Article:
As parents, we all want what is best for our children. We want to ensure that their mental, physical and emotional well-being is all developing strength as they grow. For the most part, kids will find their own way towards enjoying music, especially in their teenage years – although, as parents, we may not always favor their tastes! But learning how to play an instrument is where the real developmental benefits lay. Here’s why music is important for kids.
1. It improves their brainpower
The health benefits of music for children have been scientifically proven, and one particular benefit is in the improvement of their overall brainpower and memory capabilities. According to a 2016 study conducted by the Brain and Creativity Institute at the University of Southern California, musical experiences in childhood can accelerate brain development, particularly when it comes to reading skills and the acquisition of language. It is widely understood that music helps to stimulate the parts of the brain that are responsible for math, reading and even emotional development.
Different instruments have been shown to offer specific benefits, too. For example, studies have shown that drumming develops the motor planning functions of the brain, essentially allowing for quicker and more efficient exchanges of information between the hemispheres of the brain. When it comes to playing the piano, one of the primary benefits is strengthening the brain’s capacity for split concentration – reading music, using both hands and working the pedals is a lot to do at once and significantly sharpens multitasking and concentration skills.
2. It can build their confidence
Particularly if you have a timid child or one who seems low in self-confidence, learning how to play an instrument can be very helpful. Once they realize that they can successfully develop a skill on their own, it can really boost their confidence and improve their belief in themselves and in what is possible. Furthermore, as their diligence results in even more improvement, both their confidence and their sense of self-determination can grow.
3. It can inspire creativity
Musicians are arguably some of the most creative people out there, and with music, there are also a variety of creative paths to take. Whether your child sticks to playing one instrument or several, or perhaps becomes interested in lyric writing or audio production – the options are vast and exploring one’s inner creative streak is celebrated. This can significantly benefit them as they grow into dynamic, artistic, and/or entrepreneurial adults.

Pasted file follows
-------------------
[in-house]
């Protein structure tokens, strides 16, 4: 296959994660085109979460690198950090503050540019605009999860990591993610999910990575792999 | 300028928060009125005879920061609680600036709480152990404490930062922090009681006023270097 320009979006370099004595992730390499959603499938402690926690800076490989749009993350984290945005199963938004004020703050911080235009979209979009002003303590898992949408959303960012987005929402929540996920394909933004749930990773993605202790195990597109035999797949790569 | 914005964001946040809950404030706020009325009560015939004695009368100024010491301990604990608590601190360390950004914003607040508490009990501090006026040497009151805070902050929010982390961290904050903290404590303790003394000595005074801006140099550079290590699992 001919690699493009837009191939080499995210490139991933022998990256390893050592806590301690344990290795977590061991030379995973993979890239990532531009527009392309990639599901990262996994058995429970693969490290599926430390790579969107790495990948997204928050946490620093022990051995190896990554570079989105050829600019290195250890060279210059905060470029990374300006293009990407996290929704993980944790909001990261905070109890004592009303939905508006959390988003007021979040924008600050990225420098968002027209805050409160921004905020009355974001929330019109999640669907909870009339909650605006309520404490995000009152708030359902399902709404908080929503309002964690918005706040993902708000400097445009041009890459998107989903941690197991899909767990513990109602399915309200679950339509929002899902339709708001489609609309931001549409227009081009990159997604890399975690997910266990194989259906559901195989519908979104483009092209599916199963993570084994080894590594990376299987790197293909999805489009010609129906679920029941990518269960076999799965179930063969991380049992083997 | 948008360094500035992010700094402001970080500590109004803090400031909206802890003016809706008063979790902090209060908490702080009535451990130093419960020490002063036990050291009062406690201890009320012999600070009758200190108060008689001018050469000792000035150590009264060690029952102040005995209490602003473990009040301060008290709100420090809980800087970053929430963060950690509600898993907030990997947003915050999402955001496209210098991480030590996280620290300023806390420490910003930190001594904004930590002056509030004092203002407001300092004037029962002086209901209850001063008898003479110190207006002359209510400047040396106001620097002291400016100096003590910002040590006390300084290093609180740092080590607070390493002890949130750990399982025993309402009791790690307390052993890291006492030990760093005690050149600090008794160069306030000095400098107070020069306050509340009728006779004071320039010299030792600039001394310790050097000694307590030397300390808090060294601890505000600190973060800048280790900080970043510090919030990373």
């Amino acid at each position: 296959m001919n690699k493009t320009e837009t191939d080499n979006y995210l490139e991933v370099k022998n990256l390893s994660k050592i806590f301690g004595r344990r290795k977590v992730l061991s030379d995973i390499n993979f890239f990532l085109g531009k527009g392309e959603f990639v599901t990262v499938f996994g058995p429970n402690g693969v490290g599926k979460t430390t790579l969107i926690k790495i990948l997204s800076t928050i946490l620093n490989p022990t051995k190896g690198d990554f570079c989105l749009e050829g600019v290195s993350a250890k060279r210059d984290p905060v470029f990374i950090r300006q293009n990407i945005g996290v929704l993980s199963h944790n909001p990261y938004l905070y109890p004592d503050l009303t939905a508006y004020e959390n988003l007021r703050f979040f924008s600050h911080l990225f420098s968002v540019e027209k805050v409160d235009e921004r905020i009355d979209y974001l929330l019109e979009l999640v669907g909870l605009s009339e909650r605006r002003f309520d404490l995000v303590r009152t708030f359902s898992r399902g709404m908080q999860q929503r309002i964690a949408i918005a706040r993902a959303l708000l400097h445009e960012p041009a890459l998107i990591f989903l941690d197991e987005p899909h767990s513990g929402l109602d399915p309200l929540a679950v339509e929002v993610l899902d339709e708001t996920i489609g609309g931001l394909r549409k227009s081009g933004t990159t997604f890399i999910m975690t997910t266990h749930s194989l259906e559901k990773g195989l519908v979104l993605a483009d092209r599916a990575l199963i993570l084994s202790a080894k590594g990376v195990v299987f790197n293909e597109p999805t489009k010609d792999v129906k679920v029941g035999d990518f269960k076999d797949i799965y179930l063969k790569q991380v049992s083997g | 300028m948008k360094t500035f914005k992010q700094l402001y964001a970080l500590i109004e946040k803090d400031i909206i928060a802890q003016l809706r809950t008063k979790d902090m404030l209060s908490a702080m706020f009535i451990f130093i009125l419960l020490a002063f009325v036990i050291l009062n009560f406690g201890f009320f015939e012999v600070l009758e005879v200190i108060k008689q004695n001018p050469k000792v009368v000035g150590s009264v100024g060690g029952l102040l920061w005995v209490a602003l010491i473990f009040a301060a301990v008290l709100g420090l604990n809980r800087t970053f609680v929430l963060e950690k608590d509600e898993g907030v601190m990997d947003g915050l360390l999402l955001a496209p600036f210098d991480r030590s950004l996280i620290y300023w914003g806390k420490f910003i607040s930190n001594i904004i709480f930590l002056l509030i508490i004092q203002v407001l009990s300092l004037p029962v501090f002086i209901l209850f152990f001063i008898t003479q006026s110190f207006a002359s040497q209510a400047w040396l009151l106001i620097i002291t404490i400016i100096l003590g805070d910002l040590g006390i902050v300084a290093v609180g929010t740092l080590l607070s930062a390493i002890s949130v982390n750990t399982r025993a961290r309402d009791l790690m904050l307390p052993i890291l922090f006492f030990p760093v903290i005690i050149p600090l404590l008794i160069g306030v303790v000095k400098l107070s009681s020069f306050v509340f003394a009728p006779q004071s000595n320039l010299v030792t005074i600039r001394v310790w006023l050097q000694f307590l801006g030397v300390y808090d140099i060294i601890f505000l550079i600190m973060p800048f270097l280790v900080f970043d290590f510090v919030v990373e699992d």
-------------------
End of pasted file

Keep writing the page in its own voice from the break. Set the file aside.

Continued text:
4. It can help them to develop social skills
It’s common for children to experience challenges when it comes to adapting socially and as parents, it’s therefore prudent to encourage extra-curricular activities that promote socialization. Many music-based activities involve group work – choirs, school bands etc., all have a wonderful sense of collaboration and cooperation. These experiences help children to develop social skills – in how they relate to others, to both work under and assume leadership and discipline, as well as how to enjoy and appreciate team-based achievements and rewards.
5. It teaches them discipline
Successfully acquiring a musical skill requires discipline and lots of patience. They will need to practice regularly whether they always like it or not, especially when it comes to a group relying upon their improvement. This teaches children the importance of following through and recognizing that, in order to improve, they must put the time and effort in.
6. It is great for self-expression
Self-expression is vital in nurturing a sense of self, of creativity, of enhanced communication skill, and even a strong sense of identity. It is so important to foster a great sense of expressive freedom in children to ensure that they grow into more self-assured and expressive adults. For children who exhibit signs of overt shyness, music can be particularly freeing and beneficial in giving them new ways with which to open up.
7. It teaches them patience
Working within any group or band requires patience. If your child is involved with a choir or other musical group, they will have to regularly wait patiently for either the leader to signal them to play, or for other group members who interrupt with challenges or questions. Through these experiences, they will learn not only the virtues of patience, but also what wonderful outcomes are possible when everyone works together patiently.
How to get your child involved in music
So, we’ve established all the wonderful benefits, but how do we get our children interested in music?
Buy an instrument and set up some lessons – there is no guarantee that they will fall in love with that particular instrument, but if you show interest and make it fun and inclusive it’s quite possible. Make sure the instrument is child-friendly though, as some will require smaller versions, like junior drumming sets, for example.
Find the right teacher – this can be harder than it sounds, but it’s so important to keep children engaged long-term by ensuring that their teacher is a good fit for them and one who can keep it engaging and fun.
Make music a way of life – you may not be a musician yourself, but that doesn’t stop you from playing a variety of music, dancing, singing and taking your children to watch live music!